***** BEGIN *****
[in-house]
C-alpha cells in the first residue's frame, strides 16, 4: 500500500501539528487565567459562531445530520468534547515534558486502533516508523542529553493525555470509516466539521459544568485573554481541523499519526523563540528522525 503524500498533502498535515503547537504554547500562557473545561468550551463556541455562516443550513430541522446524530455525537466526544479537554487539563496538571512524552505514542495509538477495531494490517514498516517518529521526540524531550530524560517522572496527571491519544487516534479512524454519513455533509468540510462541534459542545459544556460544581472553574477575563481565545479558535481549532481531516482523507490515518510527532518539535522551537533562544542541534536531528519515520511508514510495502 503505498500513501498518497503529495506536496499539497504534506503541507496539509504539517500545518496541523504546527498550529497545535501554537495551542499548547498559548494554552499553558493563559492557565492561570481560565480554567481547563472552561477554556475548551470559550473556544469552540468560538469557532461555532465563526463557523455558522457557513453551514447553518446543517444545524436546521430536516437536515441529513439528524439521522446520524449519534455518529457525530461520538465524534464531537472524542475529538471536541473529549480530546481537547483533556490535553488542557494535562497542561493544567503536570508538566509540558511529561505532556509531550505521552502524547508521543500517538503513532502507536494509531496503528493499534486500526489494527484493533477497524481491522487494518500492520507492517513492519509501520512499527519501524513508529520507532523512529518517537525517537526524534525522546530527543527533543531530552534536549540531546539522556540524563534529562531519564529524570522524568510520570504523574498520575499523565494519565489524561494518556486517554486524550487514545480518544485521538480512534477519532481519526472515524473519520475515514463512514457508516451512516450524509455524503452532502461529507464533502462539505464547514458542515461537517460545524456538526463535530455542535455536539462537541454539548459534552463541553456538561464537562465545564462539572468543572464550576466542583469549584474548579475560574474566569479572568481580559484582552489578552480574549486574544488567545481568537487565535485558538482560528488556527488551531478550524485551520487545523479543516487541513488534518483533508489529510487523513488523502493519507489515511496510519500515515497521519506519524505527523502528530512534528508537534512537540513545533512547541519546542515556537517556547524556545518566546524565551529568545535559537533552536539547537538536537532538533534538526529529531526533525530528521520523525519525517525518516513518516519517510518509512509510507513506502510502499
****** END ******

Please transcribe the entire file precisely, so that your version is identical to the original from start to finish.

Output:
[in-house]
C-alpha cells in the first residue's frame, strides 16, 4: 500500500501539528487565567459562531445530520468534547515534558486502533516508523542529553493525555470509516466539521459544568485573554481541523499519526523563540528522525 503524500498533502498535515503547537504554547500562557473545561468550551463556541455562516443550513430541522446524530455525537466526544479537554487539563496538571512524552505514542495509538477495531494490517514498516517518529521526540524531550530524560517522572496527571491519544487516534479512524454519513455533509468540510462541534459542545459544556460544581472553574477575563481565545479558535481549532481531516482523507490515518510527532518539535522551537533562544542541534536531528519515520511508514510495502 503505498500513501498518497503529495506536496499539497504534506503541507496539509504539517500545518496541523504546527498550529497545535501554537495551542499548547498559548494554552499553558493563559492557565492561570481560565480554567481547563472552561477554556475548551470559550473556544469552540468560538469557532461555532465563526463557523455558522457557513453551514447553518446543517444545524436546521430536516437536515441529513439528524439521522446520524449519534455518529457525530461520538465524534464531537472524542475529538471536541473529549480530546481537547483533556490535553488542557494535562497542561493544567503536570508538566509540558511529561505532556509531550505521552502524547508521543500517538503513532502507536494509531496503528493499534486500526489494527484493533477497524481491522487494518500492520507492517513492519509501520512499527519501524513508529520507532523512529518517537525517537526524534525522546530527543527533543531530552534536549540531546539522556540524563534529562531519564529524570522524568510520570504523574498520575499523565494519565489524561494518556486517554486524550487514545480518544485521538480512534477519532481519526472515524473519520475515514463512514457508516451512516450524509455524503452532502461529507464533502462539505464547514458542515461537517460545524456538526463535530455542535455536539462537541454539548459534552463541553456538561464537562465545564462539572468543572464550576466542583469549584474548579475560574474566569479572568481580559484582552489578552480574549486574544488567545481568537487565535485558538482560528488556527488551531478550524485551520487545523479543516487541513488534518483533508489529510487523513488523502493519507489515511496510519500515515497521519506519524505527523502528530512534528508537534512537540513545533512547541519546542515556537517556547524556545518566546524565551529568545535559537533552536539547537538536537532538533534538526529529531526533525530528521520523525519525517525518516513518516519517510518509512509510507513506502510502499